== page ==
US Supreme Court Declines to Squelch Florida Sports Betting
Posted on: October 26, 2023, 12:17h.
Last updated on: October 26, 2023, 09:41h.
The U.S. Supreme Court Wednesday declined to block the $2.5 billion gaming compact between Florida and the Seminole Tribe, owner of the Hard Rock Casino brand.
The SCOTUS decision means the tribe is free to launch mobile sports betting throughout the state after a two-year hiatus. But with several legal challenges to the compact still pending, it’s not clear whether it would be expedient for the tribe to do so.
Pari-mutuel operator West Flagler Associates has challenged the constitutionality of the compact. Its lawyers had requested a long-term stay on a lower court ruling that would have allowed the compact to take effect.
A short-term administrative stay was granted earlier this month, pending a ruling. In a two-page decision published Wednesday, SCOTUS denied the request.
West Flagler, which owns the Bonita Springs Poker Room, ultimately wants SCOTUS to review its legal challenge to the compact. It also has a case pending in the Florida Supreme Court.
Biggest Deal in America
The powerful Seminole Tribe and the State of Florida had been at loggerheads over negotiations for a new compact since 2015, and when SCOTUS defanged PASPA, the federal prohibition on sports betting in 2018, it provided the state with a new negotiating tool.
In May 2021, the state legislature approved the new compact, which extended the tribes’ gaming monopoly to sports betting, roulette, and craps, none of which had previously been legal in Florida.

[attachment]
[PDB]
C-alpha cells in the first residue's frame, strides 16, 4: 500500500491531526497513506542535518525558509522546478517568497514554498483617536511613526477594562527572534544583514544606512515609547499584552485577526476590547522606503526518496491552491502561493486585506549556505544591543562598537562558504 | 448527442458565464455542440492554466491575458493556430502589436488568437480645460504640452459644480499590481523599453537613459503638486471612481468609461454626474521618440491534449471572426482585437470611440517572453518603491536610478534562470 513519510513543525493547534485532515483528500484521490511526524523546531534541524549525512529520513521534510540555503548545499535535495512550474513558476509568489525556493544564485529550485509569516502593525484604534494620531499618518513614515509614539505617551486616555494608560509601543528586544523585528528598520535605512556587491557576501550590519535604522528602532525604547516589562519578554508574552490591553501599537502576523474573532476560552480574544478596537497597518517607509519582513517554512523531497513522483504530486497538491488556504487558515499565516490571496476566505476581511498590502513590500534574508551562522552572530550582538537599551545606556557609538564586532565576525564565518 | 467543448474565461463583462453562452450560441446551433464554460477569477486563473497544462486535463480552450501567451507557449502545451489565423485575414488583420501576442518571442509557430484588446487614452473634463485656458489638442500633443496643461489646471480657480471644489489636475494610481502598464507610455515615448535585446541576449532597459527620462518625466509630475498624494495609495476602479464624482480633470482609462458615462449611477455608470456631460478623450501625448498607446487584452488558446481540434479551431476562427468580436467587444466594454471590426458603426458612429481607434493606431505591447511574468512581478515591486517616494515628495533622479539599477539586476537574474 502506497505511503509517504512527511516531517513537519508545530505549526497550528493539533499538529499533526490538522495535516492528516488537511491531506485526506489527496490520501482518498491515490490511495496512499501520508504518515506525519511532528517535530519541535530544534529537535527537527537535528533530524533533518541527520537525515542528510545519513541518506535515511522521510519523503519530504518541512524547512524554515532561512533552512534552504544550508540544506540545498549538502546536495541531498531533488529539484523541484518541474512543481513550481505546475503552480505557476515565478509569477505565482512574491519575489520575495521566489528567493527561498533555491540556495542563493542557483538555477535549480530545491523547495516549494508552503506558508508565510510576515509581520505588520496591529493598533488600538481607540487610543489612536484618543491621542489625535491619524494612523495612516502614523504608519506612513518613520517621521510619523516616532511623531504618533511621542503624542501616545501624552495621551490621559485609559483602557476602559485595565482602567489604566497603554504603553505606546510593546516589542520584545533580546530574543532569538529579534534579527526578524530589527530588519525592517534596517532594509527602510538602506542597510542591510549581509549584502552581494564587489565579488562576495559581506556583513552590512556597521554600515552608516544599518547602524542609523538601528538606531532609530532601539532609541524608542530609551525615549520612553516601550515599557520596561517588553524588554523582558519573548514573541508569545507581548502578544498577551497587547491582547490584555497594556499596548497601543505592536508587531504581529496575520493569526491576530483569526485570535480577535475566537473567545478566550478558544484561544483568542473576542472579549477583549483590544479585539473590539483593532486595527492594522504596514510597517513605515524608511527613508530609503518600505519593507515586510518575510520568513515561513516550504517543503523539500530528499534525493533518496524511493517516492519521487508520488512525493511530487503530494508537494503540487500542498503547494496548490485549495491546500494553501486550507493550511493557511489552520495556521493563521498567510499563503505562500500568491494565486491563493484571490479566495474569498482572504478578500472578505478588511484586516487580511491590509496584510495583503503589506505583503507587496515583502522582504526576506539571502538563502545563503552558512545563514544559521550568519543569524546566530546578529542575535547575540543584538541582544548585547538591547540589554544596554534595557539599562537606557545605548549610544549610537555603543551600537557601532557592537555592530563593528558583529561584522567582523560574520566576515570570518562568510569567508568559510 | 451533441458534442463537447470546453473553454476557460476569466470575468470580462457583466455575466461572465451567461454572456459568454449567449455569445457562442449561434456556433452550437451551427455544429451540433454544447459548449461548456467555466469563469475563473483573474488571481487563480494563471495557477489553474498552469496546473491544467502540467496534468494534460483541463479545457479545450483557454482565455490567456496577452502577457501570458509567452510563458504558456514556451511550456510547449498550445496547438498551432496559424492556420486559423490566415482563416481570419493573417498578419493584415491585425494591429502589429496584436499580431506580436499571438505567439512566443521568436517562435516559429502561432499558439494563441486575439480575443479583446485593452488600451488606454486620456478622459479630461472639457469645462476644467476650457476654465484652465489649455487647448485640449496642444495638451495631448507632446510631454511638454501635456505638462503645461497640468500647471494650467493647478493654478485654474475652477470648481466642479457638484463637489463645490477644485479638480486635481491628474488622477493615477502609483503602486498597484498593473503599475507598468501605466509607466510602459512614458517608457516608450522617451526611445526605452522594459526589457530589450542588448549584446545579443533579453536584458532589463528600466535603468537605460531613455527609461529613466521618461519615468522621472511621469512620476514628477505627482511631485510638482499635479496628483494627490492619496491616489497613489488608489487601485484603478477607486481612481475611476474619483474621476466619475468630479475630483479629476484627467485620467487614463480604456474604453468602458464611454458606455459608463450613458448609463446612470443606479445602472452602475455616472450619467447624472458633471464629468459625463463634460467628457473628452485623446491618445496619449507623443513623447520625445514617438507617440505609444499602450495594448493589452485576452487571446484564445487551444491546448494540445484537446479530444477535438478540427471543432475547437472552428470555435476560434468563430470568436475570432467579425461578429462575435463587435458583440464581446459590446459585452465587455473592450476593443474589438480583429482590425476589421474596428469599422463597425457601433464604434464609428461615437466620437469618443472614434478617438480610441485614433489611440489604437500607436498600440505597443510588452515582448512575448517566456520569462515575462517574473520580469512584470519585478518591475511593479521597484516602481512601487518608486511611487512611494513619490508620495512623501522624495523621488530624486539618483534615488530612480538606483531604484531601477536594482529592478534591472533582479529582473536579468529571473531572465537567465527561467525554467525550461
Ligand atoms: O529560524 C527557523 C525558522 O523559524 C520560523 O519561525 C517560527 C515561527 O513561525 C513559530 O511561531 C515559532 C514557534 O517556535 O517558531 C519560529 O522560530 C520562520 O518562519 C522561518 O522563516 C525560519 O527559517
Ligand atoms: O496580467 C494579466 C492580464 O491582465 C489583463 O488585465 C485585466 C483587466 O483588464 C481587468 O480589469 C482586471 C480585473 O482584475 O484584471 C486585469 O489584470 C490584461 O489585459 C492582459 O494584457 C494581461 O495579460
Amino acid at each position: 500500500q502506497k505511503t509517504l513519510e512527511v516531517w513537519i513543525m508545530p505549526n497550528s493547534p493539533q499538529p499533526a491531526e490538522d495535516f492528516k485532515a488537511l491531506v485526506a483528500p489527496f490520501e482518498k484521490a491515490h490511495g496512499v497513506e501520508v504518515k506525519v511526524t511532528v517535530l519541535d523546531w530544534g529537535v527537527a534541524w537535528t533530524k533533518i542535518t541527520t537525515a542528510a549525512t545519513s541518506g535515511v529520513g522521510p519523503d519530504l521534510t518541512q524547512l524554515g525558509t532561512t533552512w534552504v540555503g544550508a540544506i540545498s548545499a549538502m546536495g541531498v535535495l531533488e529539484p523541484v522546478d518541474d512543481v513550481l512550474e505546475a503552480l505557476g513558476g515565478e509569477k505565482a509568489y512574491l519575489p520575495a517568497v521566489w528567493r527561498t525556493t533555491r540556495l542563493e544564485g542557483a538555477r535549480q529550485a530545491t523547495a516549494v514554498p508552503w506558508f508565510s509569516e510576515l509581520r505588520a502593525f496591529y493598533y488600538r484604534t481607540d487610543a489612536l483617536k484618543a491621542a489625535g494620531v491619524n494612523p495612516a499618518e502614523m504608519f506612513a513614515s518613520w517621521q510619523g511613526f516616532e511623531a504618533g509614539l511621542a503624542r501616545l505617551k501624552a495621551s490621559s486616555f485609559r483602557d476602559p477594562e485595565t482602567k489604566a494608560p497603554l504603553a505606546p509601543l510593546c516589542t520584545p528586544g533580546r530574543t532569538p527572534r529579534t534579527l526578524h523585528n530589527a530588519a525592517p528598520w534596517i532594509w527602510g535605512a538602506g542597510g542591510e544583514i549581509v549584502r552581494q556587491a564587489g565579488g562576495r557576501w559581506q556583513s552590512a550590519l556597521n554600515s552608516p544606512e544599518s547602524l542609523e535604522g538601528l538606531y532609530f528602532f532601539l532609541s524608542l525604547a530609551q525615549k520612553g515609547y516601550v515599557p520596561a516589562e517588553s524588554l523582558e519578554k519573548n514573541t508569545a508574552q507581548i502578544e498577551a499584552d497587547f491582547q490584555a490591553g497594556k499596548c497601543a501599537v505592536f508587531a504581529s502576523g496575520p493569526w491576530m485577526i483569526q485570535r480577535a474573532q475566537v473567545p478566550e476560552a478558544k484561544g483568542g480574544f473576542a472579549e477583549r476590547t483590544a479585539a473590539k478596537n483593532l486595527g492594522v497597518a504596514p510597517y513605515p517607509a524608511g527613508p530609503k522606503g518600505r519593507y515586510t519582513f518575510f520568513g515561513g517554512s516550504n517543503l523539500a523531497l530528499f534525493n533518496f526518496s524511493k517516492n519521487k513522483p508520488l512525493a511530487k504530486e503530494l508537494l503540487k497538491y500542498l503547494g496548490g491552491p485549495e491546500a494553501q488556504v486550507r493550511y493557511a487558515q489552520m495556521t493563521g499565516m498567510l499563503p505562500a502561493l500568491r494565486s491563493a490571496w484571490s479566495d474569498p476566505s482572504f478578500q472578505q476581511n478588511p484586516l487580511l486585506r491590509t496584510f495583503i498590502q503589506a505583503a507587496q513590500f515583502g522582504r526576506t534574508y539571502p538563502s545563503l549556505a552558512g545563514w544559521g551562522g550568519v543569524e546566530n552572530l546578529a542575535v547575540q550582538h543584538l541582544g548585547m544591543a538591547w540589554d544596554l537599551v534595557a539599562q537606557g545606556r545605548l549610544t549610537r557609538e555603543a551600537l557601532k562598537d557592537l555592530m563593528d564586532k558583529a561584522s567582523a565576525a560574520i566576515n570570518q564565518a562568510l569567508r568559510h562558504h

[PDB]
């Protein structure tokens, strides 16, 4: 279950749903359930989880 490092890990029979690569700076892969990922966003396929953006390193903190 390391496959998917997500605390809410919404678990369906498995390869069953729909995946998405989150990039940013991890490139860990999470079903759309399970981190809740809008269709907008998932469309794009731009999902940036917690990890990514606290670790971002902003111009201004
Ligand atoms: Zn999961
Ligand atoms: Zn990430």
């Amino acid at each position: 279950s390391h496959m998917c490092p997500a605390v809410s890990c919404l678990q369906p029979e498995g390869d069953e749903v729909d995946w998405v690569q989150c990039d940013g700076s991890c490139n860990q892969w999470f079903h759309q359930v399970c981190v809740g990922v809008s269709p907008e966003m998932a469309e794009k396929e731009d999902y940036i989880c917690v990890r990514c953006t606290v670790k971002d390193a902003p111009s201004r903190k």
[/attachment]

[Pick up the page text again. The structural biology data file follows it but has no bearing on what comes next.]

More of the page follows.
Worth $2.5 billion to the state over the first five years, it was the biggest tribal casino revenue-share deal in America.
The compact was forwarded to the U.S. Interior Department’s Bureau of Indian Affairs (BIA) for necessary federal approval. The agency took no action for 45 days, allowing it to be deemed approved under the provisions of the Indian Gaming Regulatory Act (IGRA) on Aug. 11, 2021.
Where Does a Bet Take Place?
West Flagler sued the Interior Department, claiming the compact violated IGRA, which requires tribal gaming to take place on tribal land. Thus, it should have been rejected, according to the lawsuit.
The State of Florida had taken a broad reading of this statute when formulating the compact. It argues that all mobile betting transactions occur on tribal land, because that’s where the Seminoles’ internet servers are based.
West Flagler also argued that handing the monopoly to the tribe violated the equal commerce clause of the U.S. Constitution.
In November 2021, Judge Dabney L. Friedrich of the Federal District Court in Washington DC sided with West Flagler. She described the idea that wagers only took place where they were received as “a fiction.”
An appellate panel unanimously overturned her decision. The judges believed the matter should ultimately be decided by the Florida Supreme Court.
Sovereign Government ‘Has No Race’
While SCOTUS didn’t offer reasons for rejecting the stay on Wednesday, an accompanying note from Justice Brett M. Kavanaugh expressed his lingering concern about “serious” equal protection issues in the case.
U.S. Solicitor General Elizabeth B. Prelogar wrote in response that “the compact in this case is an agreement between two sovereigns… [and] agreement between sovereigns does not implicate race-based equal protection concerns. A sovereign government has no race.”
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